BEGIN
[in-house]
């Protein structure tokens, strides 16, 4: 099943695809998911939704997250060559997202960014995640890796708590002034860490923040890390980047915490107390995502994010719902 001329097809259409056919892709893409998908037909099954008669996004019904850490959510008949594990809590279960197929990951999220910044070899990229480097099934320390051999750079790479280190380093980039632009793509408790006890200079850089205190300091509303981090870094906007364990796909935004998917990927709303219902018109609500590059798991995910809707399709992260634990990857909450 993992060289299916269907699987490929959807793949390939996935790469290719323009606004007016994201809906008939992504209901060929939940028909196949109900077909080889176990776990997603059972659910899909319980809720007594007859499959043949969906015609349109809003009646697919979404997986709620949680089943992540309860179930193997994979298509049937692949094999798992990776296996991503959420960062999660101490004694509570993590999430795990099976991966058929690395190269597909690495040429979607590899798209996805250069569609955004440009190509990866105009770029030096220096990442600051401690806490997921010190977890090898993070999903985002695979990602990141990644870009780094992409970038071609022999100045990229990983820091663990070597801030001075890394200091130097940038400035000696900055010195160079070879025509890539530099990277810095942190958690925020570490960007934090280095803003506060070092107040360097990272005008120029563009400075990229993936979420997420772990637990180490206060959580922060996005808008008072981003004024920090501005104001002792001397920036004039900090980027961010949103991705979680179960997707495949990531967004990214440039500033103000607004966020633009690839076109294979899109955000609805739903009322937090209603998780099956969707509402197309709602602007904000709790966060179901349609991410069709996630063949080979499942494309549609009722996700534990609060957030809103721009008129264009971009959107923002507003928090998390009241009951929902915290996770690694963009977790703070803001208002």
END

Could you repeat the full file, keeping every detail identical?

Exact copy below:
[in-house]
């Protein structure tokens, strides 16, 4: 099943695809998911939704997250060559997202960014995640890796708590002034860490923040890390980047915490107390995502994010719902 001329097809259409056919892709893409998908037909099954008669996004019904850490959510008949594990809590279960197929990951999220910044070899990229480097099934320390051999750079790479280190380093980039632009793509408790006890200079850089205190300091509303981090870094906007364990796909935004998917990927709303219902018109609500590059798991995910809707399709992260634990990857909450 993992060289299916269907699987490929959807793949390939996935790469290719323009606004007016994201809906008939992504209901060929939940028909196949109900077909080889176990776990997603059972659910899909319980809720007594007859499959043949969906015609349109809003009646697919979404997986709620949680089943992540309860179930193997994979298509049937692949094999798992990776296996991503959420960062999660101490004694509570993590999430795990099976991966058929690395190269597909690495040429979607590899798209996805250069569609955004440009190509990866105009770029030096220096990442600051401690806490997921010190977890090898993070999903985002695979990602990141990644870009780094992409970038071609022999100045990229990983820091663990070597801030001075890394200091130097940038400035000696900055010195160079070879025509890539530099990277810095942190958690925020570490960007934090280095803003506060070092107040360097990272005008120029563009400075990229993936979420997420772990637990180490206060959580922060996005808008008072981003004024920090501005104001002792001397920036004039900090980027961010949103991705979680179960997707495949990531967004990214440039500033103000607004966020633009690839076109294979899109955000609805739903009322937090209603998780099956969707509402197309709602602007904000709790966060179901349609991410069709996630063949080979499942494309549609009722996700534990609060957030809103721009008129264009971009959107923002507003928090998390009241009951929902915290996770690694963009977790703070803001208002």